SKM IT World

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Summary of SoCraTes 2016 Session “Hey dude, where is my tool chain?” – Working on Windows as a Linux User aka Let’s talk about Windows

This year on the conference SoCraTes I hosted a session for the first time. It was about working on a Windows system from the perspective of a Linux user.  A big thank to @ndrssmn, who motivated to host this session.

@yooogan was so nice to summarize the session in the SoCraTes wiki (big thank for that).  But the wiki page is only accessible for SoCraTes participants, so we decided that I republish it on my blog. Enjoy it.


  • Babun – Based on Cygwin, includes a CLI package manager (pact – like apt, yum, …) and preconfigured oh-my-zsh as shell
  • ConEmu – feature rich console emulator with tabs
  • Console2 (original)/(modified fork) – console emulator, multi tabs, configurable mouse behavior
  • PuTTYssh client (when you don’t have Babun/Cygwin anyway)

File Management

Text Editors

  • Notepad++ – all-purpose editor, syntax highlighting, file monitoring (tail -f)
  • Atom – editor; same settings in all your environments





  • Zim – Organize notes, saves to plain text
  • Greenshot – Screenshots, including obfuscation / comments, for documentation, connects to JIRA
  • yEd – multi-platform (Win/Linux/MacOS) graph editor, extensible palette, useful pictograms
  • Paint.NET – free image editor
  • GIMP – Swiss army knife for images


Disk Usage

  • RidNacs – graphical du
  • WinDirStat – even more colorful graphical du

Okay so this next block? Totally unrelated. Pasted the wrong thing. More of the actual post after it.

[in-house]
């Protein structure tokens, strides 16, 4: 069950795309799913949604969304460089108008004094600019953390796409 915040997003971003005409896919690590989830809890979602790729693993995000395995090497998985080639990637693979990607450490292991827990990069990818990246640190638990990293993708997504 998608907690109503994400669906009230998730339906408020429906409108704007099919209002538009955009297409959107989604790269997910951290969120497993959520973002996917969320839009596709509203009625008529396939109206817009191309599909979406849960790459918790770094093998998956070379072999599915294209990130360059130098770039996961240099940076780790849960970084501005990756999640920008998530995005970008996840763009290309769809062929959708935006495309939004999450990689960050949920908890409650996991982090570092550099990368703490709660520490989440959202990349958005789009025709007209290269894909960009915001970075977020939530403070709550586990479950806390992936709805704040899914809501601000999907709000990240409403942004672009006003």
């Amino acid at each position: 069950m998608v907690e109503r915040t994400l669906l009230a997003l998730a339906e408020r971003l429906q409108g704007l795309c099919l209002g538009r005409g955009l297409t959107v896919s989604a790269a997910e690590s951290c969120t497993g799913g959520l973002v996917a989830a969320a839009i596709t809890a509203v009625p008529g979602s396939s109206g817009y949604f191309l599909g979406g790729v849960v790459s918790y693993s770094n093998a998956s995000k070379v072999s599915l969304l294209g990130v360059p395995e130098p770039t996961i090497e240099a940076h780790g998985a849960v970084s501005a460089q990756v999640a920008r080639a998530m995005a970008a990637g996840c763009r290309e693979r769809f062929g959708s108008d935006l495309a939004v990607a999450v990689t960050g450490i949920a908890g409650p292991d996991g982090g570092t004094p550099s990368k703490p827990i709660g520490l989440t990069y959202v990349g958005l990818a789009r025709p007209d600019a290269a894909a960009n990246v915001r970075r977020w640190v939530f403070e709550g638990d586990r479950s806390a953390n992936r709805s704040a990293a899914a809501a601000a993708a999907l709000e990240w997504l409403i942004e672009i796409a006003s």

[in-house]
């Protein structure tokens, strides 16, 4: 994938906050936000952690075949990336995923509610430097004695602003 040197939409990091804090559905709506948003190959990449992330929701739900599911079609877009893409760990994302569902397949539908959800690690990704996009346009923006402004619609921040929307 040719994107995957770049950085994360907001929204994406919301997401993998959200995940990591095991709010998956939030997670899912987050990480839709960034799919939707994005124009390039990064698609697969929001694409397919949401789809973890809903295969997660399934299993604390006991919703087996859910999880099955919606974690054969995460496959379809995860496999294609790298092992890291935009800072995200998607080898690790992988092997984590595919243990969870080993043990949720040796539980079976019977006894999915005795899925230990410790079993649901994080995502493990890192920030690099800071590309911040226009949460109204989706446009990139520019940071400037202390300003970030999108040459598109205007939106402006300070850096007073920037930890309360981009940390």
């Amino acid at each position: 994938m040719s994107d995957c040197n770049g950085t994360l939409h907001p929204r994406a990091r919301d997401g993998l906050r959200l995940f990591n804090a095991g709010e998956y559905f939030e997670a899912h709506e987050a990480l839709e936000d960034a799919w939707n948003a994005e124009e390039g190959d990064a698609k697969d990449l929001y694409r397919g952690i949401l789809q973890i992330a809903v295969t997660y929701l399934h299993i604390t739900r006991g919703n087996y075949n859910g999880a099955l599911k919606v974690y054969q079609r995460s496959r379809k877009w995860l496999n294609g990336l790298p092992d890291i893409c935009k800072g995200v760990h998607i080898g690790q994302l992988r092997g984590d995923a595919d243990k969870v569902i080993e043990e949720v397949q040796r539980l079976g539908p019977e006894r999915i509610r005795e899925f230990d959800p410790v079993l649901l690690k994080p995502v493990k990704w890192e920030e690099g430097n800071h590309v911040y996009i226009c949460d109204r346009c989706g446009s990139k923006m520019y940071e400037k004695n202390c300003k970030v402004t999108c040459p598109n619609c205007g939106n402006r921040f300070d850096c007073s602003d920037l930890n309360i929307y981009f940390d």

• ncdu – CLI, can be installed from Cygwin/Babun


  • WinCompose – a ( like) compose key for Windows – type äöë߀«»←↑↓→¡☺♥… like a boss!
  • SharpKeys – remap keyboard: CapsLockCtrl, ~Esc, etc.
  • AutoHotkey – very sophisticated keyboard macros / automation – full-fledged scripting language


  • PureText – remove formatting from pasted text
  • Ditto – clipboard manager

Pictures (taken from Twitter):

Let's talk about Windows, pt. 1
Let's talk about Windows, pt. 2
Let's talk about Windows, pt. 3



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My Lesson Learned From Doing Gilded Rose Kata

I’d like to share some of my thoughts about my approach to solve the Gilded Rose Refactoring Kata by Emily Bache. If you don’t know this kata, read the description for a better understanding. I have published my whole solution on GitHub . I tried to make a commit after every step, so you can keep track of my steps in the log of git. The chosen programming language is Java.

Solving Gilded Rose Step-By-Step